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Current Alzheimer Research


ISSN (Print): 1567-2050
ISSN (Online): 1875-5828

Does Religiosity Protect Against Cognitive and Behavioral Decline in Alzheimers Dementia?

Author(s): A. Coin, E. Perissinotto, M. Najjar, A. Girardi, E.M. Inelmen, G. Enzi, E. Manzato and G. Sergi

Volume 7, Issue 5, 2010

Page: [445 - 452] Pages: 8

DOI: 10.2174/156720510791383886

Price: $65


Background: Several studies have shown that religiosity has beneficial effects on health, mortality and pathological conditions; little is known about religiosity in Alzheimers disease and the progression of its cognitive, behavioral and functional symptoms. Our aim was to identify any relationship between religiosity and the progression of cognitive impairment and behavioral disorders in mild-moderate Alzheimers disease, and any relationship between the patients religiosity and the stress in caregivers. Materials and Methods: 64 patients with Alzheimers disease were analyzed at baseline and 12 months later using the Mini-Mental State Examination (MMSE), the Behavioral Religiosity Scale (BRS) and the Francis Short Scale (FSS). Caregivers were also questioned on the patients functional abilities (ADL, IADL), the behavioral disturbances (NPI), and on their stress (NPI-D, CBI). Patients were divided into 2 groups according to BRS: a score of < 24 meant no or low religiosity (LR), while a score of ≥24 meant moderate or high religiosity (HR). Findings: LR patients had worsened more markedly after 12 months in their total cognitive and behavioral test scores. Stress was also significantly higher in the caregivers of the LR group. Global BRS and FSS scores correlated significantly with variations after 1 year in the MMSE (r: 0.50), NPI (r:-0.51), NPI-D (r:-0.55) and CBI (r:-0.62). A low religiosity coincided with a higher risk of cognitive impairment, considered as a 3-point decrease in MMSE score (OR 6.7, CI: 1.8- 24.7). Interpretation: Higher levels of religiosity in Alzheimers dementia seem to correlate with a slower cognitive and behavioral decline, with a corresponding significant reduction of the caregivers burden.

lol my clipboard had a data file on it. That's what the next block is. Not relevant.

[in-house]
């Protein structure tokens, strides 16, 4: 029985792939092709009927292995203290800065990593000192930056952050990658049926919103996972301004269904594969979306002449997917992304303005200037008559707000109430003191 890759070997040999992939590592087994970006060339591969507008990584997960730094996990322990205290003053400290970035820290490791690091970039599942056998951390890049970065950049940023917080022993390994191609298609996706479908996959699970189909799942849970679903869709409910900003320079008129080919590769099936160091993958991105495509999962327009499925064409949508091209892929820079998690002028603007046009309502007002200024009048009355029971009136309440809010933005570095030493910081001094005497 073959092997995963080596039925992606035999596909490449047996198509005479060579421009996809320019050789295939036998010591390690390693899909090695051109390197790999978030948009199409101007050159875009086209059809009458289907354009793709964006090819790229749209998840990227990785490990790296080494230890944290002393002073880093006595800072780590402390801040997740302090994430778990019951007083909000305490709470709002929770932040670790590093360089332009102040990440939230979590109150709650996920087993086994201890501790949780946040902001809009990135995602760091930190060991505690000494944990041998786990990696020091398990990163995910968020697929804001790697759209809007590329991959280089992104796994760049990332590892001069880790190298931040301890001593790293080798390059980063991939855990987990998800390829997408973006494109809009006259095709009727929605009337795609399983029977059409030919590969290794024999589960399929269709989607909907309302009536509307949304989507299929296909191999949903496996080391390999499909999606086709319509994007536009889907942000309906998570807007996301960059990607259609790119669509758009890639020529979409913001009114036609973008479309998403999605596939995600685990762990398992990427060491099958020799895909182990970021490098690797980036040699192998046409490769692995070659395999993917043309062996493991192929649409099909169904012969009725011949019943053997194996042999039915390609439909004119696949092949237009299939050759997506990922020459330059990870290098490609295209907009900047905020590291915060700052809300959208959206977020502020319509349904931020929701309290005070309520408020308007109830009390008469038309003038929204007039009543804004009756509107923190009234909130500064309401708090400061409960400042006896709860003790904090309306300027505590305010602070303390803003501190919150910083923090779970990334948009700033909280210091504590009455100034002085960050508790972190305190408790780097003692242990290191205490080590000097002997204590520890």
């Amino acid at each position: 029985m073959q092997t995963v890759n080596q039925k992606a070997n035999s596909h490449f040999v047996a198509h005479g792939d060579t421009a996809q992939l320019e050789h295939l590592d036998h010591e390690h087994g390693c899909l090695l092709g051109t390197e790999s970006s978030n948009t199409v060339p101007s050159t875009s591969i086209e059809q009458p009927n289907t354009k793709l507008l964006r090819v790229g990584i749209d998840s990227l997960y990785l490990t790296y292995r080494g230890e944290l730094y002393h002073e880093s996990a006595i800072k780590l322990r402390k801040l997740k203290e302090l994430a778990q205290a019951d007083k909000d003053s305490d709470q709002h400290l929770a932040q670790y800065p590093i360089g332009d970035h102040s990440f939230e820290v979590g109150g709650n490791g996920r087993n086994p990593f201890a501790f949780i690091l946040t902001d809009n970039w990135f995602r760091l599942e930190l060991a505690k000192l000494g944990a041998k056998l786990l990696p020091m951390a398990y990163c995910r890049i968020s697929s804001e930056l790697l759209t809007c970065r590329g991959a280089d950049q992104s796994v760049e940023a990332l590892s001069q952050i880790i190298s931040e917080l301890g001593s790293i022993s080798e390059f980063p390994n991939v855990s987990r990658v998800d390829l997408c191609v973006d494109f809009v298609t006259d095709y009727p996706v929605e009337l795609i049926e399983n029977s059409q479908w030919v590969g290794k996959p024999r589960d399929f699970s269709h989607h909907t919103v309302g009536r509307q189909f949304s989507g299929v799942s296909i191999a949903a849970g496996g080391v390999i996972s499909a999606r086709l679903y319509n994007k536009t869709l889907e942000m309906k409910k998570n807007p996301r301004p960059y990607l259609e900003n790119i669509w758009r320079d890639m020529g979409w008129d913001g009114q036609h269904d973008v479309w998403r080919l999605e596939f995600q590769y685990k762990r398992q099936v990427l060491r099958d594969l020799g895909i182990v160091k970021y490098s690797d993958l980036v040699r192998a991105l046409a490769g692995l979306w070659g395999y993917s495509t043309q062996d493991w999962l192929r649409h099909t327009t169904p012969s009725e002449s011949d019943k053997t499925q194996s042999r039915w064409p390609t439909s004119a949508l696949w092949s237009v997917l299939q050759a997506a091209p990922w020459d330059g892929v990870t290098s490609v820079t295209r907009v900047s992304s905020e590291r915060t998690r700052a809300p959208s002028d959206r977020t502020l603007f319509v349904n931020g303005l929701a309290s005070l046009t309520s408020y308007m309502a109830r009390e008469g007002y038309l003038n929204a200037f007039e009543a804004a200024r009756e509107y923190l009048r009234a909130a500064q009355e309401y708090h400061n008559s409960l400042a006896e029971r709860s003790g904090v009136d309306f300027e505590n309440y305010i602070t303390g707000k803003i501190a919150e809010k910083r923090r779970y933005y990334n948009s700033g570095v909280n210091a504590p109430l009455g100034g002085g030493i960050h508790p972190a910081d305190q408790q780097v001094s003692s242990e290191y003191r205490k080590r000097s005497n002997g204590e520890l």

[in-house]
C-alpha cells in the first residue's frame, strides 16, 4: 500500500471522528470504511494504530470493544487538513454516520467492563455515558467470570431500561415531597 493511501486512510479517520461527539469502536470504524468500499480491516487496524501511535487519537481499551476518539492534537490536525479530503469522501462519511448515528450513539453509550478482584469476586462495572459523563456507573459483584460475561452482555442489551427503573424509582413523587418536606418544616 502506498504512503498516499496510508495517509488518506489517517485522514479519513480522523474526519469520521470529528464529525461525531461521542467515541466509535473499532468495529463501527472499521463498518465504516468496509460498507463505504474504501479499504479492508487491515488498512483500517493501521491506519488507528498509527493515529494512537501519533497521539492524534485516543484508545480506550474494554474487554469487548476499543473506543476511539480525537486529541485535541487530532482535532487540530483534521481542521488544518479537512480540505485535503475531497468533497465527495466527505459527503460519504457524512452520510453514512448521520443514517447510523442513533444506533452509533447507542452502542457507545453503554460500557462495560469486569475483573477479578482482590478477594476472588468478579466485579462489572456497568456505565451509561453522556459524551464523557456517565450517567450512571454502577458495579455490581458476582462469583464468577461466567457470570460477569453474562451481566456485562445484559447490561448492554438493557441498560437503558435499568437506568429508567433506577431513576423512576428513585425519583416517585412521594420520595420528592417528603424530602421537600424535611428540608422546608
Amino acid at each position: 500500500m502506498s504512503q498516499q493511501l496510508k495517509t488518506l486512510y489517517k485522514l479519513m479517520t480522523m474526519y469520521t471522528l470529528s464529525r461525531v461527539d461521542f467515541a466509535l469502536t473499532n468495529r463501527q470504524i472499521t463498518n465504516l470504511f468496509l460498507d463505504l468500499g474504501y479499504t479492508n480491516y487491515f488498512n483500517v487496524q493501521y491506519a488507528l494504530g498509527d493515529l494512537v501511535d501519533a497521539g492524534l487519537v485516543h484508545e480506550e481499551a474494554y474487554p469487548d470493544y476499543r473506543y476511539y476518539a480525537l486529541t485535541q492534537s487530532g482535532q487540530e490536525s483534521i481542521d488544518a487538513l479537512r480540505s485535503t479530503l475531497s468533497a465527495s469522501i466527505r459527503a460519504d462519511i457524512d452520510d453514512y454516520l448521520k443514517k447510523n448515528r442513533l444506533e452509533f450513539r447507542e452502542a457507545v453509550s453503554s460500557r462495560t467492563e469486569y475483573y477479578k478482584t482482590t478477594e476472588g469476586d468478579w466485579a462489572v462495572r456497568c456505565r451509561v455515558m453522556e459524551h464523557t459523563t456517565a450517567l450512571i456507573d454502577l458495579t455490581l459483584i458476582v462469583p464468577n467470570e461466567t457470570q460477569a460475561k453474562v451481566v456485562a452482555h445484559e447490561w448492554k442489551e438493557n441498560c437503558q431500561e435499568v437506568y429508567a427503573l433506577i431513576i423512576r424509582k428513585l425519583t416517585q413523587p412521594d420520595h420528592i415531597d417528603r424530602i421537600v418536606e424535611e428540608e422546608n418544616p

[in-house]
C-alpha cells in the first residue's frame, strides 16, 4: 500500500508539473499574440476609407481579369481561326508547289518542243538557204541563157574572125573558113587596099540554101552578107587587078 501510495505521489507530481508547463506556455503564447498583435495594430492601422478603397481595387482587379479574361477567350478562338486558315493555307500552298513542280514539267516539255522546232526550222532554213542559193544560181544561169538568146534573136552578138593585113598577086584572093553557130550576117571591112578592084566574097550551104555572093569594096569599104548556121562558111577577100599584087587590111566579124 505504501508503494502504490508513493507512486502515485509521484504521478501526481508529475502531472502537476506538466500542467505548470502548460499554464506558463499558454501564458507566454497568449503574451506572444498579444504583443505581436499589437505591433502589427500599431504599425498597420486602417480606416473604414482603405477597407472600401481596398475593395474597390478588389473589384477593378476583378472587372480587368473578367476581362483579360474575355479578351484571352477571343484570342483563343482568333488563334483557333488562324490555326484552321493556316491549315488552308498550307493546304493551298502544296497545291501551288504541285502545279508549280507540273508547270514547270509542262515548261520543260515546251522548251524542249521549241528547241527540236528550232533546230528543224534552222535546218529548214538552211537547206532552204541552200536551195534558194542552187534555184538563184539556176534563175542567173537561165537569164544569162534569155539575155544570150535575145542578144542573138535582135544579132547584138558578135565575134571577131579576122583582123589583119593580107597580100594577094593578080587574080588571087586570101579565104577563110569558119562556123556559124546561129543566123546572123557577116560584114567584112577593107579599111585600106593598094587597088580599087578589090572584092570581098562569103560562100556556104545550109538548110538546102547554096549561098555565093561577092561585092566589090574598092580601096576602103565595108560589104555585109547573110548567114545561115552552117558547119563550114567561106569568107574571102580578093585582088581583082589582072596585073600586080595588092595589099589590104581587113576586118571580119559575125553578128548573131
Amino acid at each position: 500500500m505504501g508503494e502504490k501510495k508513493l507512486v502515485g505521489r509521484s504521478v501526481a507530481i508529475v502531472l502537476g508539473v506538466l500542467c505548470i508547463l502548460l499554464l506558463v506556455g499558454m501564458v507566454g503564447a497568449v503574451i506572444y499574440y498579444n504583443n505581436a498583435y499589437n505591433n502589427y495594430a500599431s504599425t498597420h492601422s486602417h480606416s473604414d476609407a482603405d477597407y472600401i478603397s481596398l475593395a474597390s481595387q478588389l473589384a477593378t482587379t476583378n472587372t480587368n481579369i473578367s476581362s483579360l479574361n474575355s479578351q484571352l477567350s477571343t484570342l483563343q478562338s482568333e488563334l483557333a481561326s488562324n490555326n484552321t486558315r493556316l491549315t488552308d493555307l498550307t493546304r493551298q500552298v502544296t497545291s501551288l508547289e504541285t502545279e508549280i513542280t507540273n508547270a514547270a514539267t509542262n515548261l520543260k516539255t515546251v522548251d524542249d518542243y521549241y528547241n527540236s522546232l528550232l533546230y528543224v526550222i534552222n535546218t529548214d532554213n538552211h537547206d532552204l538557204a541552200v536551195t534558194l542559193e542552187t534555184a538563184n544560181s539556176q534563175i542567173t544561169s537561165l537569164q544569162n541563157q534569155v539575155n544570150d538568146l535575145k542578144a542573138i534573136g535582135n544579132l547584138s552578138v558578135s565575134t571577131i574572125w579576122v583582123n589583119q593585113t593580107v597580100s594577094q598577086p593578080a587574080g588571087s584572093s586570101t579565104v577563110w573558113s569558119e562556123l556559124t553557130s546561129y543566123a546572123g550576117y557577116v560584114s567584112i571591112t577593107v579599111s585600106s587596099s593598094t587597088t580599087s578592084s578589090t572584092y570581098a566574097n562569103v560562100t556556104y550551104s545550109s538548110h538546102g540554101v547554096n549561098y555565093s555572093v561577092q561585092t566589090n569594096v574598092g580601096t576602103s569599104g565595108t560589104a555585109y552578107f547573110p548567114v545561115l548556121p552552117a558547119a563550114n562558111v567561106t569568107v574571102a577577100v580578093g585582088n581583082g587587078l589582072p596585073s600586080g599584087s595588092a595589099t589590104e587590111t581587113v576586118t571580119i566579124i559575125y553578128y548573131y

Keywords: Religion, Alzheimer disease, Cognitive functions, Behavioral disturbs, Caregiver

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